To ask if lip‐1 null mutants affect germline proliferation, we first compared the number of germ cells present in the adult mitotic region of wild‐type and lip‐1(0) germ lines. The mitotic region extends from the distal tip of the germ line tissue to the distal border of the transition zone (Figure 1A); in 4′, 6‐diamidino‐2‐phenylindole (DAPI)‐stained germ lines, transition zone nuclei are easily distinguished by their crescent‐shaped chromatin (Figure 1B). The wild‐type mitotic region possesses ∼225 cells (Figures 1B and F) (Eckmann et al, 2004; Hansen et al, 2004), but in lip‐1(0) mutants, the mitotic region contained only ∼165 cells (Figures 1C and F). Therefore, lip‐1 is required to maintain the normal number of germ cells within the mitotic region.
We also compared the total number of germ cells in staged wild‐type animals and lip‐1 null mutants during development. In larvae, germ cell numbers were similar in the two strains, but during adulthood, lip‐1(0) mutants had fewer total germ cells than wild type (Figure 1G). Therefore, LIP‐1 does not control germline proliferation per se, but instead it is required for the robust proliferation typical of the adult germ line.
LIP‐1 and MPK‐1 have opposite effects on germline proliferation
To ask if the lip‐1 defect in mitotic region size might depend on MAPK activity, we used RNA interference (RNAi) to achieve a partial loss of mpk‐1 function. These mpk‐1(RNAi) germ lines contained both mitotic and pachytene regions in the correct spatial order, but they had no transition zone (Figure 1D). Most relevant to this work, the mpk‐1 mitotic region consistently possessed more germ cells than normal (Figure 1F). The simplest explanation is that MAPK functions in wild‐type germ lines to reduce the number of cells in the mitotic region and establish a transition zone. Consistent with this idea, the germline mitotic region of let‐60 ras gain‐of‐function mutants is smaller than normal (Figure 1F).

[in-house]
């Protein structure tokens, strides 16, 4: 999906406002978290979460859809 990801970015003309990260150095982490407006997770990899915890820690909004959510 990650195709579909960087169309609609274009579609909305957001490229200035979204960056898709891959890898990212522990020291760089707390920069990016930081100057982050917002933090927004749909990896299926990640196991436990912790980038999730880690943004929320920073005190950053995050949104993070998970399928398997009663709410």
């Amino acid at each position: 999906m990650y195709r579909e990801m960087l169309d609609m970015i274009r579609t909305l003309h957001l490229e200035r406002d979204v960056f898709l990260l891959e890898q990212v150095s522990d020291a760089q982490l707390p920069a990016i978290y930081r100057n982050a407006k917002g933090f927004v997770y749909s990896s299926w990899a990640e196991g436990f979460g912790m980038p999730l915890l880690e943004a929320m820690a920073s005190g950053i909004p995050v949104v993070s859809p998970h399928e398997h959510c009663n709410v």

To ask if lip‐1 might affect germline proliferation by inhibiting MAPK activity, we used RNAi to deplete mpk‐1 in lip‐1 null mutants and examined their germ lines. The mitotic region in lip‐1(0); mpk‐1(RNAi) germ lines was restored to the wild‐type cell number and a typical transition zone was reinstated (Figures 1E and F). This reciprocal suppression is best explained by mpk‐1 RNAi reducing rather than eliminating mpk‐1 expression, a phenomenon typical of RNAi experiments. By this reasoning, the double mutant co‐suppression is expected: elimination of LIP‐1 activity (the effect of the lip‐1 null mutant) permits residual mpk‐1 mRNA to make some active enzyme, while reduction in mpk‐1 expression (the effect of mpk‐1(RNAi)) ameliorates damage caused by removing the LIP‐1 inhibitor. Consistent with this idea, activated MAPK is not present in the wild‐type distal germ line, but appears to extend abnormally into the distal germ line of lip‐1 null mutants (Hajnal and Berset, 2002; Figure 6B). We conclude that LIP‐1 normally promotes germline proliferation by inhibiting MPK‐1.
Chromatin immunoprecipitation of lip‐1 promoter with LAG‐3 antibodies is germline dependent